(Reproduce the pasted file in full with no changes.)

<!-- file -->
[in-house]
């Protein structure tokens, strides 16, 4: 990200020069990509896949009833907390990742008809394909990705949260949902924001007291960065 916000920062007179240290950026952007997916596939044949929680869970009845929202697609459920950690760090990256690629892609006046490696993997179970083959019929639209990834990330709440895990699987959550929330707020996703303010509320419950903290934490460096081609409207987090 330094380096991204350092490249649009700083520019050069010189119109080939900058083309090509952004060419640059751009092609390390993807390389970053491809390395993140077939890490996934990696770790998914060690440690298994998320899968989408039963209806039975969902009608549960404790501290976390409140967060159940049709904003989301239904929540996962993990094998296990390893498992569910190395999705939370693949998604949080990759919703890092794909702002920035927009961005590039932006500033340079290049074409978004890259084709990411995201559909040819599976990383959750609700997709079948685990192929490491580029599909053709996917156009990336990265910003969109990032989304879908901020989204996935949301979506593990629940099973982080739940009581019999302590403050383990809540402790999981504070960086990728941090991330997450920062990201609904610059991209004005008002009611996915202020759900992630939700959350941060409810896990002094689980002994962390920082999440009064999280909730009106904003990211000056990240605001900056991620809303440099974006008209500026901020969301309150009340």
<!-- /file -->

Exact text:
[in-house]
């Protein structure tokens, strides 16, 4: 990200020069990509896949009833907390990742008809394909990705949260949902924001007291960065 916000920062007179240290950026952007997916596939044949929680869970009845929202697609459920950690760090990256690629892609006046490696993997179970083959019929639209990834990330709440895990699987959550929330707020996703303010509320419950903290934490460096081609409207987090 330094380096991204350092490249649009700083520019050069010189119109080939900058083309090509952004060419640059751009092609390390993807390389970053491809390395993140077939890490996934990696770790998914060690440690298994998320899968989408039963209806039975969902009608549960404790501290976390409140967060159940049709904003989301239904929540996962993990094998296990390893498992569910190395999705939370693949998604949080990759919703890092794909702002920035927009961005590039932006500033340079290049074409978004890259084709990411995201559909040819599976990383959750609700997709079948685990192929490491580029599909053709996917156009990336990265910003969109990032989304879908901020989204996935949301979506593990629940099973982080739940009581019999302590403050383990809540402790999981504070960086990728941090991330997450920062990201609904610059991209004005008002009611996915202020759900992630939700959350941060409810896990002094689980002994962390920082999440009064999280909730009106904003990211000056990240605001900056991620809303440099974006008209500026901020969301309150009340």